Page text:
Stephen F. Austin State University

Ginocchio-Cook-Pedison Home

615 N. Washington, Marshall

Current Owner 2013: David W. & Keri C. Hollowell & Morris L. & Deborah M. Hollowell

Sanborn Maps:

National Register

The Ginocchio-Pedison House was listed on the National Register within a group of structures that make up the Ginocchio Historic District in Marshall, TX.

TX Historical Landmark

The Ginocchio-Cook-Pedison home became a TX Historical Landmark in 1973.

Architectural Survey

Architectural Survey

The Ginocchio-Cook-Pedison house is a brick, three-story, 1886 Queen Anne structure. It has a steeply pitched roof of irrgeular shape, with a dominant front-facing octangle gable. The one-story porch, supported by wood coloms and containing spindlework rialing and lace-like brackets, is small, and has a flat roof.

Historical Background

Designed and built by C.G. Lancaster in 1886, the Ginocchio-Cook-Pedison home is one of several structures that make up the Ginocchio Historical District in Marshall. The home was built for Charles A. Ginocchio who came to the United States in 1848 from Italy. After serving in the Civil War under General Lee, he married his wife, Roxana Walters in Grenada, Mississippi on November 29, 1870. (Mississippi Marriages, 1776-1935 [database on-line]. Provo, UT, USA: Operations Inc, 2004.) According to, the spelling of the name is "Genocchio," but at some point the spelling was changed to its present way, and stands that way in all other historical documents. A year later they moved to Marshall, due to the development of the Texas and Pacific Railway. Charles Ginocchio became a successful businessman, opening several restaraunts along the rail line in Arkansas, Louisiana, and Texas. ("Inventory for the National Register Program"-Gary Hume, Theodore Power, and John Volz; 1972)

According to the 1880 United States Census, ten people lived together with Charles and his wife before the home was completed, Charles and his wife Roxana, their daughter Stella, two nephews, Augustine and George Signaigo, Roxana's brother, William Walters, two friends, John Seneva and Frank Reptto, and two slaves, Sarah Cooper and Sidney Williams. (Year: 1880; Census Place: Marshall, Harrison, Texas; Roll: 1309; Family History Film: 1255309; Page: 368A; Enumeration District: 044.) By 1893, Roxana, her brother William and her daughter Stella had died. According to the City Directory, only Charels Ginocchio, his two nephews were living in the home. Once the Ginocchio Hotel was completed in 1896, the three men moved into the hotel, vacating the home. Charles Ginocchio died on May 30, 1898, and two years later his nephew George and his wife Elizabeth Alma Cook sold the house to Elizabeth's parents, Behn and Eudora Cook in 1900. (Harrison County Deed Records, Vol. 59, Pg. 349, filed January 31, 1900.)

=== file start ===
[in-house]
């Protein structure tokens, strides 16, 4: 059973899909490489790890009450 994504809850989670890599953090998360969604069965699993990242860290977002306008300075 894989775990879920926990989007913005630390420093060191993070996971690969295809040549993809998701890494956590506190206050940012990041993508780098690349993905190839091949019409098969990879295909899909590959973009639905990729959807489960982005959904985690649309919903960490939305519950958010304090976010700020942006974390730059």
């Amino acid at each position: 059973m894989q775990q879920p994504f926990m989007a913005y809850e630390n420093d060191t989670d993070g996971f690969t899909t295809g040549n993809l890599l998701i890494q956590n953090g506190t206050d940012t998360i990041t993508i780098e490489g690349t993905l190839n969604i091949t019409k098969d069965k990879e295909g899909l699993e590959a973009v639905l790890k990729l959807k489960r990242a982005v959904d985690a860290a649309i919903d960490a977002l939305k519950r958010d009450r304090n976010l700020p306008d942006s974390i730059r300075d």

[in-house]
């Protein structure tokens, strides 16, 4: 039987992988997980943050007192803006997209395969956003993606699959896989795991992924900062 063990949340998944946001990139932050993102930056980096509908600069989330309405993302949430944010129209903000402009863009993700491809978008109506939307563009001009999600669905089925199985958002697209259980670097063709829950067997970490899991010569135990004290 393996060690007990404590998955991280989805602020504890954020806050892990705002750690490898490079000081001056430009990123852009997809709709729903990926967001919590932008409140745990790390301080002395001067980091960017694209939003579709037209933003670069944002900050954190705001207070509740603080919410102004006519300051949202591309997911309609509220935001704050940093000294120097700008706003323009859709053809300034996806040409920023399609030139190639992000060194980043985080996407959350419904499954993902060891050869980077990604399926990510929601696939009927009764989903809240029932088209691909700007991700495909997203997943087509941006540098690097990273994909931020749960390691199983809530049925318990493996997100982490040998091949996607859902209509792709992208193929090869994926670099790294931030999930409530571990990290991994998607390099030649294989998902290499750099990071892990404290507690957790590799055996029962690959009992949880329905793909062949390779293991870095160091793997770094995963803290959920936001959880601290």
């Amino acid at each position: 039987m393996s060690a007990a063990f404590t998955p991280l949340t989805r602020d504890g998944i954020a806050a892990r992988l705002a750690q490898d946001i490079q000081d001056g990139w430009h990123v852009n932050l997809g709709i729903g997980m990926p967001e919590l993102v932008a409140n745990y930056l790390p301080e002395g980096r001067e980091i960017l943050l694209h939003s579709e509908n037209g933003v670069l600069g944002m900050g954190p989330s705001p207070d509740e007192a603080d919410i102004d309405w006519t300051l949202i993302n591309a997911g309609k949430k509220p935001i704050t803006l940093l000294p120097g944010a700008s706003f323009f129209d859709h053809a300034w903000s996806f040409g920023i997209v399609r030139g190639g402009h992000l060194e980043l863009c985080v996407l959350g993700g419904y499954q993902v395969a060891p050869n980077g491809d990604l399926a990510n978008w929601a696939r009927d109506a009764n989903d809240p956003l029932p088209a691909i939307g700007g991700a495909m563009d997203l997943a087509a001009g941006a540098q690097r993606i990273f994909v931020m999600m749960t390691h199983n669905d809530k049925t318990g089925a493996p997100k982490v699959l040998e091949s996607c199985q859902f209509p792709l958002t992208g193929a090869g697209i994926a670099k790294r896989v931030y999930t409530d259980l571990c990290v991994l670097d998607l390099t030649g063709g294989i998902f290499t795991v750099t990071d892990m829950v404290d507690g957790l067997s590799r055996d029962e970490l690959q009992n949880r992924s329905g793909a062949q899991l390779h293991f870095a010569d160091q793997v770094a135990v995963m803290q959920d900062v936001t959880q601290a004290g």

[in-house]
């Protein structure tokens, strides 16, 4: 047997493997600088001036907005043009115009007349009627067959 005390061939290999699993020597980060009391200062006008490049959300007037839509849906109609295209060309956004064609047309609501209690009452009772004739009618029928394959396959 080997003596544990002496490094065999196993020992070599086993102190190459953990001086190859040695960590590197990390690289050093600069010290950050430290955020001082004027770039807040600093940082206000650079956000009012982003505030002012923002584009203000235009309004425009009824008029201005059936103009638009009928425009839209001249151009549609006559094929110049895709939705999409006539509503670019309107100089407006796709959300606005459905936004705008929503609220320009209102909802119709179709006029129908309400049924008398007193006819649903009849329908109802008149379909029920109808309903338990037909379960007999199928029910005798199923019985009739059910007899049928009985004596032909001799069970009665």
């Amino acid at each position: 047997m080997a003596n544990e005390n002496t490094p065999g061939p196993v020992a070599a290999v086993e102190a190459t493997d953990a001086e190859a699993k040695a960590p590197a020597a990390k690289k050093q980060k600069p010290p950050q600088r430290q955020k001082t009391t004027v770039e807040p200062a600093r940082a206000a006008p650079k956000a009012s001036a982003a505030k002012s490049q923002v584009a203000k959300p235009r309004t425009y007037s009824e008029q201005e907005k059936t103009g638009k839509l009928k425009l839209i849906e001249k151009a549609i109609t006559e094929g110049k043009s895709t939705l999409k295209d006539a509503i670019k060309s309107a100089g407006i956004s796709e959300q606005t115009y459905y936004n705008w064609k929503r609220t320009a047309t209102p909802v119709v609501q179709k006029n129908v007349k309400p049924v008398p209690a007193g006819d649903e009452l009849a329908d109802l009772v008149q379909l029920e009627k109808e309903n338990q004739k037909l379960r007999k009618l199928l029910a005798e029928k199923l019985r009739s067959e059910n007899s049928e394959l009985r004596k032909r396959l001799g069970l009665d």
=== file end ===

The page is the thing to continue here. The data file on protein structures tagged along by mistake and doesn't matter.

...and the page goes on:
Once the Texas and Pacific Railroad added diner cars to their trains, George Signaigo sold all of the hotels he had inherited from his uncle, and moved to Dallas. After Behn Cook died in 1932, Eudora also moved to Dallas to be closer to her daughter. The home was rented out to a newly married couple in 1934, Anthony Pedison and Anthippi Tsamblakou, both of whom were newly arrived from Chios Greece. After Eudora Cook died in 1942, George and Elizabeth sold the home to Anthony, and his brother James Pedi,son in 1945. (Harrison County Deed Records, Vol. 284, Pg. 101, filed April 19, 1945.) James transferred the full title to the house to Anthony when he returned to Greece in 1966. (Harrison County Deed Records, Vol. 629, Pg. 21.) After Anthippi died in 1996, her son, James Anthony Pedison, sold the home to Joe and Betty Lambright in 1997. (Harrison County Deed Records, Vol. 1680, Pg. 99, filed August 23, 1997.) The Lambrights owned the home until 2008, when they sold it to David W. and Keri C. Hollowell. (Harrison County Deed Records, Vol. 4143, Pg. 36, filed, March 31, 2008.)

The Ginocchio-Cook-Pedison home has receieved very few alterations and remains much in its original state. A fifth porch from the northeast corner was removed along with all but one of the chimneys. Every family who has owned the home have preserved the history and the architectural integrity of the structure, providing Marshall with a beautiful example of Victorian architecture.

Ginocchio-Pedison Home Photos